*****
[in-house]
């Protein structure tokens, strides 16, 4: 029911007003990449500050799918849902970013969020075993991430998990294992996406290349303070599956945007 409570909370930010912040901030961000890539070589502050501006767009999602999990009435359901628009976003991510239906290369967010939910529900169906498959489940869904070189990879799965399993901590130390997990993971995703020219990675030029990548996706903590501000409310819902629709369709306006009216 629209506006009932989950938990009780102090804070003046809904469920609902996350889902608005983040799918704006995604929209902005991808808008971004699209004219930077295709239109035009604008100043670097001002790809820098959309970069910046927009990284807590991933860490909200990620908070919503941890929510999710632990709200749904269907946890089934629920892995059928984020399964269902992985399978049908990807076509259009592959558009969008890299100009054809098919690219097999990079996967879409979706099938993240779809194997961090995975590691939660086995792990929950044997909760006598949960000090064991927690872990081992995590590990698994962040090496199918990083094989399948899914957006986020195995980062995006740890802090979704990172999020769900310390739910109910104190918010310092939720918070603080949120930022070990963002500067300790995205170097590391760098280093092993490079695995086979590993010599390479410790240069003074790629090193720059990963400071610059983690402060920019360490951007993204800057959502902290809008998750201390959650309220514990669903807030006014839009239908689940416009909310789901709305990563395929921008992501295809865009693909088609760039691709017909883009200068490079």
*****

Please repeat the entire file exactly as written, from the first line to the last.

[in-house]
């Protein structure tokens, strides 16, 4: 029911007003990449500050799918849902970013969020075993991430998990294992996406290349303070599956945007 409570909370930010912040901030961000890539070589502050501006767009999602999990009435359901628009976003991510239906290369967010939910529900169906498959489940869904070189990879799965399993901590130390997990993971995703020219990675030029990548996706903590501000409310819902629709369709306006009216 629209506006009932989950938990009780102090804070003046809904469920609902996350889902608005983040799918704006995604929209902005991808808008971004699209004219930077295709239109035009604008100043670097001002790809820098959309970069910046927009990284807590991933860490909200990620908070919503941890929510999710632990709200749904269907946890089934629920892995059928984020399964269902992985399978049908990807076509259009592959558009969008890299100009054809098919690219097999990079996967879409979706099938993240779809194997961090995975590691939660086995792990929950044997909760006598949960000090064991927690872990081992995590590990698994962040090496199918990083094989399948899914957006986020195995980062995006740890802090979704990172999020769900310390739910109910104190918010310092939720918070603080949120930022070990963002500067300790995205170097590391760098280093092993490079695995086979590993010599390479410790240069003074790629090193720059990963400071610059983690402060920019360490951007993204800057959502902290809008998750201390959650309220514990669903807030006014839009239908689940416009909310789901709305990563395929921008992501295809865009693909088609760039691709017909883009200068490079």